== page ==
Restrictions on the Purchase and Sale of Initial Equity Public Offerings - Rule 2790

The staff granted an exemption from NASD Rule 2790 with respect to purchases of “new issues” by the National Railroad Retirement Investment Trust.

 

November 9, 2006

Marianne McKeon, Esq.
Dewey Ballantine LLP
1301 Avenue of the Americas
Room 2544
New York, New York 10019

Re: Request for Exemption from Rule 2790

Dear Ms. McKeon:

This is in response to your letter dated March 21, 2006, as supplemented by your correspondence dated May 23, September 25, and October 6, 2006, in which you request an exemption from NASD Rule 2790 for your client, the National Railroad Retirement Investment Trust ("NRRIT" or "Trust").

Pursuant to paragraph (h) of Rule 2790, the staff, for good cause shown after taking into consideration all relevant factors, may conditionally or unconditionally exempt any person, security or transaction (or any class or classes of persons, securities or transactions) from Rule 2790 to the extent that such exemption is consistent with the purposes of the Rule, the protection of investors and the public interest. For the reasons set forth below, the staff exempts from Rule 2790 purchases, directly or indirectly, of "new issues" (as defined in Rule 2790) by NRRIT.

Background

Based upon your letter, supplemental correspondence and our subsequent telephone conversations, we understand the facts to be as follows. Railroad retirement benefits are a federal entitlement protected by statute. The Railroad Retirement Act of 1935 and the Railroad Retirement Act of 1937, both of which were superseded by the Railroad Retirement Act of 1974 ("1974 Act"), established the railroad retirement system to provide retirement, unemployment compensation, sickness, disability and survivor benefits for U.S. railroad employees. The U.S. Railroad Retirement Board ("RRB"), a Federal agency, has full responsibility for administering the railroad retirement system, including eligibility determinations and the calculation of beneficiary payments. Railroad retirement system funds that are not needed immediately to pay benefits or administrative expenses are invested to provide additional income for the system. Before 2001, investment of such funds was controlled directly by the RRB and was limited to interest-bearing U.S. government or U.S. government-guaranteed securities.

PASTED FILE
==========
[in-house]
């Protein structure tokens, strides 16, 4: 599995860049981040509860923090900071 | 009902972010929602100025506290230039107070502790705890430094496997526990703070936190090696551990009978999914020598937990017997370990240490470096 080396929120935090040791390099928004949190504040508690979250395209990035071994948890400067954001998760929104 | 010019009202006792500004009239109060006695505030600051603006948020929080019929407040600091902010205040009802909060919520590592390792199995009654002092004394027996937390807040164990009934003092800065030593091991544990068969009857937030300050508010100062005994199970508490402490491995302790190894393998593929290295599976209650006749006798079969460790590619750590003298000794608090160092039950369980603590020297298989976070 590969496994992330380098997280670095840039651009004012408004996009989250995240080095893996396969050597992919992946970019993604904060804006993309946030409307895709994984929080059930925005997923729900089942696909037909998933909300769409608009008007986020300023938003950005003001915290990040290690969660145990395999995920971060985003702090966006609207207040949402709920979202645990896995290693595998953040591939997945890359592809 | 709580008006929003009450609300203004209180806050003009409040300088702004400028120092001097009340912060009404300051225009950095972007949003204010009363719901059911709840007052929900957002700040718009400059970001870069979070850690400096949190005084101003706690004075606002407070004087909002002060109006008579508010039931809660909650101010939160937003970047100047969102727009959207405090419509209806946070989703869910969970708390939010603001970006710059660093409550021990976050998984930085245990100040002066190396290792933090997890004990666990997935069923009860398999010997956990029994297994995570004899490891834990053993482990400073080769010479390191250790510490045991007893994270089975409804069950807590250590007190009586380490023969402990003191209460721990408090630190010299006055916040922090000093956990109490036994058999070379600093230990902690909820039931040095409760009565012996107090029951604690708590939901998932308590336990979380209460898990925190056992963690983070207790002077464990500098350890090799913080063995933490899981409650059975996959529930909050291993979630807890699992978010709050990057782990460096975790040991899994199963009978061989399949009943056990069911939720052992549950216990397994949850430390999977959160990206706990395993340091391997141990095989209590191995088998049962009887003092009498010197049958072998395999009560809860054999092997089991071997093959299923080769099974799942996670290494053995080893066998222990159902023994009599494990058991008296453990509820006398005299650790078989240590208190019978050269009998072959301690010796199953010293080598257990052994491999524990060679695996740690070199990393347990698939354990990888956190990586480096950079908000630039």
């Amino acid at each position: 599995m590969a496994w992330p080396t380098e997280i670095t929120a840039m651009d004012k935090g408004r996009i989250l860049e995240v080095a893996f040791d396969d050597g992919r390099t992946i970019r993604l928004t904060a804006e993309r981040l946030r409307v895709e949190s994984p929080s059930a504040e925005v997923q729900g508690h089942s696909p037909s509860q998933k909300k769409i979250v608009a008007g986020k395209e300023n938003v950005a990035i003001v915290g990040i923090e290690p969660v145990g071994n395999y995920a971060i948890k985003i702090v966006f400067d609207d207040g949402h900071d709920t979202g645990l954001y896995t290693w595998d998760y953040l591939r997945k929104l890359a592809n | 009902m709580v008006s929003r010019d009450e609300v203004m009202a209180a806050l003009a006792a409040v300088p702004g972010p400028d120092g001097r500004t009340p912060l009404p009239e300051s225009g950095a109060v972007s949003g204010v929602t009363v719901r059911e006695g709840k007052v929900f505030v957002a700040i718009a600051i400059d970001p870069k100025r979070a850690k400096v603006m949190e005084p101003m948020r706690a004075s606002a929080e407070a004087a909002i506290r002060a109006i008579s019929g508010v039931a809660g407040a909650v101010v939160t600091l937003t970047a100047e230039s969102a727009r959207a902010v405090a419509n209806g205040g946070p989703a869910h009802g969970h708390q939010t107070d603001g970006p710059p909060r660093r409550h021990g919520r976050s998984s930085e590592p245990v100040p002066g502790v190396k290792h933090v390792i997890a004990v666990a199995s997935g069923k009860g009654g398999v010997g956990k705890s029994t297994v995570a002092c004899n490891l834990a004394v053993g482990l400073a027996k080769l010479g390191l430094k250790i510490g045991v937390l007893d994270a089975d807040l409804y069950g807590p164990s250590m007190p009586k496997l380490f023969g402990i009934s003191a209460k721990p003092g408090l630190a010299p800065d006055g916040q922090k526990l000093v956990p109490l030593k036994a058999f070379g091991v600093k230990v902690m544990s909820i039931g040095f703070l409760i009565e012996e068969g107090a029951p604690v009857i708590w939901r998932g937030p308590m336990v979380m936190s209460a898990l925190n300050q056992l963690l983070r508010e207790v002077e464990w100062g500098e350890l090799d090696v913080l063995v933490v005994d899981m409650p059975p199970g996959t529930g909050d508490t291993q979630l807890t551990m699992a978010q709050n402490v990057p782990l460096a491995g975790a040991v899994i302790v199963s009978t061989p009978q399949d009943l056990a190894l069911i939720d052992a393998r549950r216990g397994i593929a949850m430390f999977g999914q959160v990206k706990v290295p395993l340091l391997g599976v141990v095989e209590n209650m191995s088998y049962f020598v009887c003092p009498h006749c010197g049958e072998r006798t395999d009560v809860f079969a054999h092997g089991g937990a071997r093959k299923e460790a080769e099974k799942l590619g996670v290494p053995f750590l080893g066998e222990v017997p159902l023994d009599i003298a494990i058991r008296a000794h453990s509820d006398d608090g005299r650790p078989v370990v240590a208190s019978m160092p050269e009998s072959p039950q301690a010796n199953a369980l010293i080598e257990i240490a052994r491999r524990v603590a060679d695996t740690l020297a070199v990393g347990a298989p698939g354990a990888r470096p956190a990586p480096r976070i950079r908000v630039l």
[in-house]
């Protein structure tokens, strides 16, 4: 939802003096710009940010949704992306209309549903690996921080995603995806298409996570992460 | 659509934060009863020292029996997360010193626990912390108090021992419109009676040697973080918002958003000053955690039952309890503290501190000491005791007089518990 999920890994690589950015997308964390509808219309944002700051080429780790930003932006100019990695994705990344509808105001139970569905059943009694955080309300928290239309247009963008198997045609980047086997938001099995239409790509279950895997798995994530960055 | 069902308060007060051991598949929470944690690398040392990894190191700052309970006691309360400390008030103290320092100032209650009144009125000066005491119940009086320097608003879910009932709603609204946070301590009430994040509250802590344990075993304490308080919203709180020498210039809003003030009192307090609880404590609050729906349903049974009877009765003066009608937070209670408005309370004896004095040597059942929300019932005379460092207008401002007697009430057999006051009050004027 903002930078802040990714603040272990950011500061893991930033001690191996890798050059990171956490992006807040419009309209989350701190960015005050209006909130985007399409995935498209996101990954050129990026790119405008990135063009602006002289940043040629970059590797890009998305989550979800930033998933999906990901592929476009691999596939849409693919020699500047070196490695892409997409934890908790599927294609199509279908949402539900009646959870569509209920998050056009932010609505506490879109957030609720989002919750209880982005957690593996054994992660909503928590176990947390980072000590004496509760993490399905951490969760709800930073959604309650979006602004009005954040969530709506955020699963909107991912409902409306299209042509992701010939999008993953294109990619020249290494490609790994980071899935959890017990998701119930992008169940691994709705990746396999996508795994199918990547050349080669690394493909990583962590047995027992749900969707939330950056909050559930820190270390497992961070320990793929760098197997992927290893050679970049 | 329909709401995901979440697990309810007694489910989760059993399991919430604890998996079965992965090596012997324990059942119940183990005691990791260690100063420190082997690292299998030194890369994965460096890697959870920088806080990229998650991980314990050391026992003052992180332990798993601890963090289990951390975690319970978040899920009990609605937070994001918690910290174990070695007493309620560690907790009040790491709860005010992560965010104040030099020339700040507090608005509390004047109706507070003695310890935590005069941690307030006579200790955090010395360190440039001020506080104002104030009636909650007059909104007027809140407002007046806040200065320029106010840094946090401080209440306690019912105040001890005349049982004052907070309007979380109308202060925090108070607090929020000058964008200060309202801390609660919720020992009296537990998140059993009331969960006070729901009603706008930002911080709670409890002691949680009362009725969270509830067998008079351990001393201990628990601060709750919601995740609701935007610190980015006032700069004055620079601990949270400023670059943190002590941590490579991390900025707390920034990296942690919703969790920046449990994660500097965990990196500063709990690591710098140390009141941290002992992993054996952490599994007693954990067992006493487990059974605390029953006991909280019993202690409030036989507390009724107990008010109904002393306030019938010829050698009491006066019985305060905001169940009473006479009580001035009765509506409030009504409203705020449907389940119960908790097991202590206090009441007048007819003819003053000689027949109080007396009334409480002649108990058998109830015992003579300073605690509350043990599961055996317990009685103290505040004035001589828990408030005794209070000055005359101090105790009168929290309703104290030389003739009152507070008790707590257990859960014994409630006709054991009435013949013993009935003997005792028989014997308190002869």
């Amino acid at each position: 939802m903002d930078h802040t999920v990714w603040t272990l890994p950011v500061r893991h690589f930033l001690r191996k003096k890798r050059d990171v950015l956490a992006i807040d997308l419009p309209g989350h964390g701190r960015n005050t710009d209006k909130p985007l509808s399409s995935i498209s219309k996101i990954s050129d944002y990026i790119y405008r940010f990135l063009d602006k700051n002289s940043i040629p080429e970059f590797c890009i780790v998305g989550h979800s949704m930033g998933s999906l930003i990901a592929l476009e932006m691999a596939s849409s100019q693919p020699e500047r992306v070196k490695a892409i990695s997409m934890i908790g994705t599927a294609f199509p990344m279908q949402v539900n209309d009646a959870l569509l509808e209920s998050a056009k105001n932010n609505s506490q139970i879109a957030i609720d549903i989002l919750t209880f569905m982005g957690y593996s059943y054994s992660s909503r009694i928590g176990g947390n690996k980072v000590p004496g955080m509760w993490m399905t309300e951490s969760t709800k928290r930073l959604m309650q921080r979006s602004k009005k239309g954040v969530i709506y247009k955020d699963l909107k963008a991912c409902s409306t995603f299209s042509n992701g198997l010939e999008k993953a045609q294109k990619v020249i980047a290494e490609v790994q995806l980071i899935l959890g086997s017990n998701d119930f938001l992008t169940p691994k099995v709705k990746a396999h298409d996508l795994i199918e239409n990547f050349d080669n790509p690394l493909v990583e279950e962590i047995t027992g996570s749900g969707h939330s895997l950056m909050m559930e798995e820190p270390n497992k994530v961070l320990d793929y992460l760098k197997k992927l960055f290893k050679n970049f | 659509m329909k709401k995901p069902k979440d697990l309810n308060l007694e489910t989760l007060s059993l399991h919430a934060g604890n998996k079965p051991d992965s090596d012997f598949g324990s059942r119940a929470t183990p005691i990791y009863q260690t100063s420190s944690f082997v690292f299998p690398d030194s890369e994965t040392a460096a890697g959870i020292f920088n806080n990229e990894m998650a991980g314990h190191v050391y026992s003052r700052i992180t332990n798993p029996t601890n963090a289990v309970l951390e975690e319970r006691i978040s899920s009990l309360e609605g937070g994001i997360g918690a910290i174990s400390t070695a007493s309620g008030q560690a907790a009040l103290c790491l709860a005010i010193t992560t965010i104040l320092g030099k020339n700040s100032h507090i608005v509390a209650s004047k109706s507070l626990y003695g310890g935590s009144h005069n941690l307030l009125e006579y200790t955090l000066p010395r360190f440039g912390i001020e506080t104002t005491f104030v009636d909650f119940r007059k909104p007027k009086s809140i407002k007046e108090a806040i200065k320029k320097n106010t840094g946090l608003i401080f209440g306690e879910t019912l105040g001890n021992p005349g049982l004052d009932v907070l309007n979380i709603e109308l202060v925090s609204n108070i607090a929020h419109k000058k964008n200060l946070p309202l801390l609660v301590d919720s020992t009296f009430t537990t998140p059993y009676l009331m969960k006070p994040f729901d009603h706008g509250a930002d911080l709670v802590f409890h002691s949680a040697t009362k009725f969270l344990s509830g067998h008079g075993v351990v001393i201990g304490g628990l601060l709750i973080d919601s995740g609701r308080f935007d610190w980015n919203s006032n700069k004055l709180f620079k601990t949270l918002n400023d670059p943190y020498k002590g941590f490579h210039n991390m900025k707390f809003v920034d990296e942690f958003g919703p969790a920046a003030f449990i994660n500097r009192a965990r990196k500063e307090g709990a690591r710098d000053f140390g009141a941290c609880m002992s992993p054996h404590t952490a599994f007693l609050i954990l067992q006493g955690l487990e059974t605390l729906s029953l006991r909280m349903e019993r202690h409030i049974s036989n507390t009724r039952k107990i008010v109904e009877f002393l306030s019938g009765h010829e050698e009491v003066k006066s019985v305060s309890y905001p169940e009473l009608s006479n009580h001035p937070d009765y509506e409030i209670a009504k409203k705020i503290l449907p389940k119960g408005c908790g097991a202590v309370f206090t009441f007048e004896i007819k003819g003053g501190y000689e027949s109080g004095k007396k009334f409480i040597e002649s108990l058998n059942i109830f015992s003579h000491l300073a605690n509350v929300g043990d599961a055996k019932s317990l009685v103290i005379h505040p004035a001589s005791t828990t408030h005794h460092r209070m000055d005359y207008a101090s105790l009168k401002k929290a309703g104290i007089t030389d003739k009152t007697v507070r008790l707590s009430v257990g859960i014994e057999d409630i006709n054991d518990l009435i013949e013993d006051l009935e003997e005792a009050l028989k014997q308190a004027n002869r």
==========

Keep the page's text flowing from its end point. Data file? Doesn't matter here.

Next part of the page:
In 2001, however, the 1974 Act was amended to establish NRRIT.1 NRRIT is authorized to invest railroad retirement funds in non-governmental assets (such as equities and debt securities), as well as government securities. NRRIT's sole purpose is to manage and invest railroad retirement assets. The Trust is exempt from federal income taxation pursuant to Section 501(c)(28) of the Internal Revenue Code ("IRC"). While NRRIT is not a department or agency of the federal government, the cash and investments held by the Trust are nevertheless assets of the federal government. Moreover, NRRIT is required to act solely in the interest of the RRB, and through it, the participants and beneficiaries of the programs funded under the 1974 Act. Currently, NRRIT manages approximately $30 billion in assets on behalf of about 634,000 beneficiaries and 255,000 active employees.

NRRIT has seven trustees all of whom are subject to fiduciary standards similar to those under the Employment Retirement Income Security Act ("ERISA"). The RRB may bring civil action to enjoin any act or practice of the Trust that violates the provisions of the 1974 Act, to obtain other appropriate relief to redress such violations or to enforce any provision of the 1974 Act, including action against the trustees with regard to their fiduciary responsibilities.

NRRIT's financial statements are required to be audited annually by an independent public accountant. The Trust must submit an annual management report to Congress on its operations, including a statement of financial position, a statement of operations, a statement of cash flows, a statement on internal accounting and administrative control systems, the independent auditor's report and any other information necessary to inform Congress about its operations and financial condition. NRRIT also must provide to the President, the RRB and the Office of Management and Budget a copy of the management report.